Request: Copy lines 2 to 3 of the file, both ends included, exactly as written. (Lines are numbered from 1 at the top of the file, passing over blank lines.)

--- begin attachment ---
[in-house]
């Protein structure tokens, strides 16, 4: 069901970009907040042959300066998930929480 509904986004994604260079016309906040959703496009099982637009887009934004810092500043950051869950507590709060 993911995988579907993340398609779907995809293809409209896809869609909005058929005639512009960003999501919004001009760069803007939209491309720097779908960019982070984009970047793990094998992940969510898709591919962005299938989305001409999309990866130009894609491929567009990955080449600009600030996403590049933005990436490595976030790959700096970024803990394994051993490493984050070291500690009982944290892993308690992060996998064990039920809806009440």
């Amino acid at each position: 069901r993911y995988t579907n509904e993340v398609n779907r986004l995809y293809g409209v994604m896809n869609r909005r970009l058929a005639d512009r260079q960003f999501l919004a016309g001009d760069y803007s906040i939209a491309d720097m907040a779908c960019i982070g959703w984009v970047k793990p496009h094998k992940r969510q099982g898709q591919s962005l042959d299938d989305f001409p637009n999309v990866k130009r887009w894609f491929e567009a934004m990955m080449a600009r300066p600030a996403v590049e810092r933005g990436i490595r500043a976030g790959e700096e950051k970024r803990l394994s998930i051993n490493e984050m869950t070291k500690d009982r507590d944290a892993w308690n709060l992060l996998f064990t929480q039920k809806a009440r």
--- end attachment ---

């Protein structure tokens, strides 16, 4: 069901970009907040042959300066998930929480 509904986004994604260079016309906040959703496009099982637009887009934004810092500043950051869950507590709060 993911995988579907993340398609779907995809293809409209896809869609909005058929005639512009960003999501919004001009760069803007939209491309720097779908960019982070984009970047793990094998992940969510898709591919962005299938989305001409999309990866130009894609491929567009990955080449600009600030996403590049933005990436490595976030790959700096970024803990394994051993490493984050070291500690009982944290892993308690992060996998064990039920809806009440």
């Amino acid at each position: 069901r993911y995988t579907n509904e993340v398609n779907r986004l995809y293809g409209v994604m896809n869609r909005r970009l058929a005639d512009r260079q960003f999501l919004a016309g001009d760069y803007s906040i939209a491309d720097m907040a779908c960019i982070g959703w984009v970047k793990p496009h094998k992940r969510q099982g898709q591919s962005l042959d299938d989305f001409p637009n999309v990866k130009r887009w894609f491929e567009a934004m990955m080449a600009r300066p600030a996403v590049e810092r933005g990436i490595r500043a976030g790959e700096e950051k970024r803990l394994s998930i051993n490493e984050m869950t070291k500690d009982r507590d944290a892993w308690n709060l992060l996998f064990t929480q039920k809806a009440r």